We have seen two key releases from the UK this week, both of which have seen the GBP come under some pressure. The first was employment data which showed the claimant count (unemployment claims) dropped by -25.1k. This was below the expected fall of -30.7k. The unemployment rate held steady at 6.8%. This was quickly followed by the Bank of England's quarterly inflation report which has these day’s turned into a quasi ‘policy statement’. In it Governor Carney downplayed the talk of earlier than expected rate rises and he struck a very ‘dovish’ tone suggesting interest rate hikes will be much gentler than in the past. This disappointed the market to a degree and saw the GBP lose significant ground. Carney said the bank continues to judge there is scope to make greater inroads into slack in the economy before raising the bank rate, and that the BOE will not target policy to a specific region (i.e. London), but focus on the UK as a whole. These comments are largely in regard to the London housing market which is far more buoyant than in other parts of the country. Next week the highlights on the economic calendar are inflation data, the BOE minutes, and the second estimate of Q1 GDP.
 

Japan
There hasn’t been a lot to draw focus out of Japan this week. The most interesting release came in the form of GDP which printed at 1.5% for the quarter, against expectation of 1.0%. That seems way too strong and is in fact the biggest overshoot of expectation in three years. We have to digest it in the context of last quarter's result however, that showed a big undershoot relative to expectation missing by the biggest amount in 18 months when it printed at just +0.2%. Averaging the two results out producers gains much more in line with expectation.  Next week we have core machinery orders, the trade balance, and the Bank of Japan (BOJ) monetary policy statement to digest.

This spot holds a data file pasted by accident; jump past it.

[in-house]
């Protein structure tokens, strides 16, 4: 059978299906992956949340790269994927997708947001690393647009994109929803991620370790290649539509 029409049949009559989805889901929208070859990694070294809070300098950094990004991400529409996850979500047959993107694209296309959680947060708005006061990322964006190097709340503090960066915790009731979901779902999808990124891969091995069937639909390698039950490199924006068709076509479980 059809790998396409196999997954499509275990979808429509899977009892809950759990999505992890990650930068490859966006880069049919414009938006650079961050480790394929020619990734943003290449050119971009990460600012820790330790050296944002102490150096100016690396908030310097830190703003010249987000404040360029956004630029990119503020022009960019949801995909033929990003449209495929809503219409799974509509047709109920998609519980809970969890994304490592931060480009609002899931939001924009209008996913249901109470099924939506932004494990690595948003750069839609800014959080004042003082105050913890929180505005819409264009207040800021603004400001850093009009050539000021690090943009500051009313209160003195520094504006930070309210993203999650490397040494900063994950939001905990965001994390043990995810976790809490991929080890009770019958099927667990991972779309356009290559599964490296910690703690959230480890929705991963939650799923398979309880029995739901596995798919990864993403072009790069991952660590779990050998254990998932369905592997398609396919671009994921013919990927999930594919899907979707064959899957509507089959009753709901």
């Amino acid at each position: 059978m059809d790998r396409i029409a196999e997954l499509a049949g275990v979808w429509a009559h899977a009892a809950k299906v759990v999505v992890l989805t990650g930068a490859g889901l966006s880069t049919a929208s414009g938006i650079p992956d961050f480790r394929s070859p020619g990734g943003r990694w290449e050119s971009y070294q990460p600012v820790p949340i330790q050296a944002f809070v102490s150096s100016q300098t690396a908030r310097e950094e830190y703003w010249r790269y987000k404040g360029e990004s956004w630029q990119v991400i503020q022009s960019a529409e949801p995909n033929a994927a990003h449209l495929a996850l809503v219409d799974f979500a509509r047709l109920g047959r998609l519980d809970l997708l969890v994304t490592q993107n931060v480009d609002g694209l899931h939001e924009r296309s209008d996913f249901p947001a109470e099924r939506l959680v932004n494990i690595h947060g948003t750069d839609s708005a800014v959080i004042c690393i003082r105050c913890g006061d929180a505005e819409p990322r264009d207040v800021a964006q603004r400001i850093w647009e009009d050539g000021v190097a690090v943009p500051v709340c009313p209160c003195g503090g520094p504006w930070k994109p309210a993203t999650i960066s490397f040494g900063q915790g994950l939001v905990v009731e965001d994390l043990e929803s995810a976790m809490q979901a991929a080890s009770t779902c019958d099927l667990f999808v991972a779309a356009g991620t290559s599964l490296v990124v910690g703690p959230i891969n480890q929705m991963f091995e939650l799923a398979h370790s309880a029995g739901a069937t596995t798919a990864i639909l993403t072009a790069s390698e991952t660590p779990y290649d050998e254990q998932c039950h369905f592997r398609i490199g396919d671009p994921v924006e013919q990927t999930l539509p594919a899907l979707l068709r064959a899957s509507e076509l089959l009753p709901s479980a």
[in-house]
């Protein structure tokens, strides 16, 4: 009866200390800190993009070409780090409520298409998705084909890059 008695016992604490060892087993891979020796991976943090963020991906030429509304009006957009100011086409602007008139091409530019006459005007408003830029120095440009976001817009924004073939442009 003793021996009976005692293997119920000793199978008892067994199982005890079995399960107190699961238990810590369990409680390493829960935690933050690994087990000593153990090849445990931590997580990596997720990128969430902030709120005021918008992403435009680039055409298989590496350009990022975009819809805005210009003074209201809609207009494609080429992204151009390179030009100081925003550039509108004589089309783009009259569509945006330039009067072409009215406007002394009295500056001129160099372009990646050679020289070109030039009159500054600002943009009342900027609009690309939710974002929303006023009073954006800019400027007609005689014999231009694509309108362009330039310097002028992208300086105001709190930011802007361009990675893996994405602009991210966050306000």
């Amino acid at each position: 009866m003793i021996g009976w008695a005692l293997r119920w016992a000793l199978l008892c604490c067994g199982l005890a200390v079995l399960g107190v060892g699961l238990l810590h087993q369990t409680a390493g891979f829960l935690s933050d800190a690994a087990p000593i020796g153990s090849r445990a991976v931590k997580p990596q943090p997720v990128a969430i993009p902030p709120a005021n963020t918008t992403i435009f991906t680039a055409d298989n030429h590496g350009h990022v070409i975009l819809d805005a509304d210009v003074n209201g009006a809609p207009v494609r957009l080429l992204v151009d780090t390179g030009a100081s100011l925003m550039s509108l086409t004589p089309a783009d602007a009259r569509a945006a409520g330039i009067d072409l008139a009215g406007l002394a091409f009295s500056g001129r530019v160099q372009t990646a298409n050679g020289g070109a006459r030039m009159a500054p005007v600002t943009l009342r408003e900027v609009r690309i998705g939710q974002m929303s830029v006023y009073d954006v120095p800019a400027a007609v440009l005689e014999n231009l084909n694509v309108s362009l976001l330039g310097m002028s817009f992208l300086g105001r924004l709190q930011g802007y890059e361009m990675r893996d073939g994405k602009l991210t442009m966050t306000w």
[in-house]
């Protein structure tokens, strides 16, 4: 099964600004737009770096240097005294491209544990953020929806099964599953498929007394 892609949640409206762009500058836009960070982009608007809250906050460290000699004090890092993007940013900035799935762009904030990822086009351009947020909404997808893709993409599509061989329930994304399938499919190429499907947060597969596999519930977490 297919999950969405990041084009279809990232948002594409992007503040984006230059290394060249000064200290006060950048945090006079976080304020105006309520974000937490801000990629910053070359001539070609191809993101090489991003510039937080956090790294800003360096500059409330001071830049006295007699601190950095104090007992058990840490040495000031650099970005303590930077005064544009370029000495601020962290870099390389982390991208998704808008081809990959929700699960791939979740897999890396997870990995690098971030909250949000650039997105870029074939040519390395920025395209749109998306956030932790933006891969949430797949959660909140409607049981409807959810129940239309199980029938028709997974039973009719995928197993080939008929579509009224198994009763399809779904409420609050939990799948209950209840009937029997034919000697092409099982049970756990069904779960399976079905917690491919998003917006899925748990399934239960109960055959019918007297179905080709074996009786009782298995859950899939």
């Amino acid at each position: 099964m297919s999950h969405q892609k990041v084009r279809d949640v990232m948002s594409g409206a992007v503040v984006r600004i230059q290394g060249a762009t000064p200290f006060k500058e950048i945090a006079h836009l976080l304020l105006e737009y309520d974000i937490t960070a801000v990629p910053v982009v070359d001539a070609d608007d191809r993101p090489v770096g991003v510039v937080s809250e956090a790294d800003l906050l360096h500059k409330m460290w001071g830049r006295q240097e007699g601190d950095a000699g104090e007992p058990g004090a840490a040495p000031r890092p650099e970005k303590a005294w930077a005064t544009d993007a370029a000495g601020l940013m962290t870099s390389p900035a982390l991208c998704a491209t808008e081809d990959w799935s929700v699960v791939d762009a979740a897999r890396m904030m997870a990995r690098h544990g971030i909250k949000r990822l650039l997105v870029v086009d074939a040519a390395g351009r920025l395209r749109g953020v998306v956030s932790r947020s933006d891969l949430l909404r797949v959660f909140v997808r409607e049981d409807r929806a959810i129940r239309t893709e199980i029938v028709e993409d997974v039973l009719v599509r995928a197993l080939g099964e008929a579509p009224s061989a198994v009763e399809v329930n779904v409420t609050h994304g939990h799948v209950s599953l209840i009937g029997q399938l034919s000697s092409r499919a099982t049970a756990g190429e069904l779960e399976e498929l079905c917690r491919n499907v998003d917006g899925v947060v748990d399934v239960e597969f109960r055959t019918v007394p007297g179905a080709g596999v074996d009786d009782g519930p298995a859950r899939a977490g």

Canada
It has been a very quiet week for Canadian economic data. The only releases have been the house price index for April, which gained +0.5% vs a prior reading of flat, and March manufacturing sales which beat expectation coming in at +0.4%. Both releases were mildly supportive of the currency, although the impact has been muted. Next week should prove more interesting with wholesale sales, retail sales, and inflation data set for release.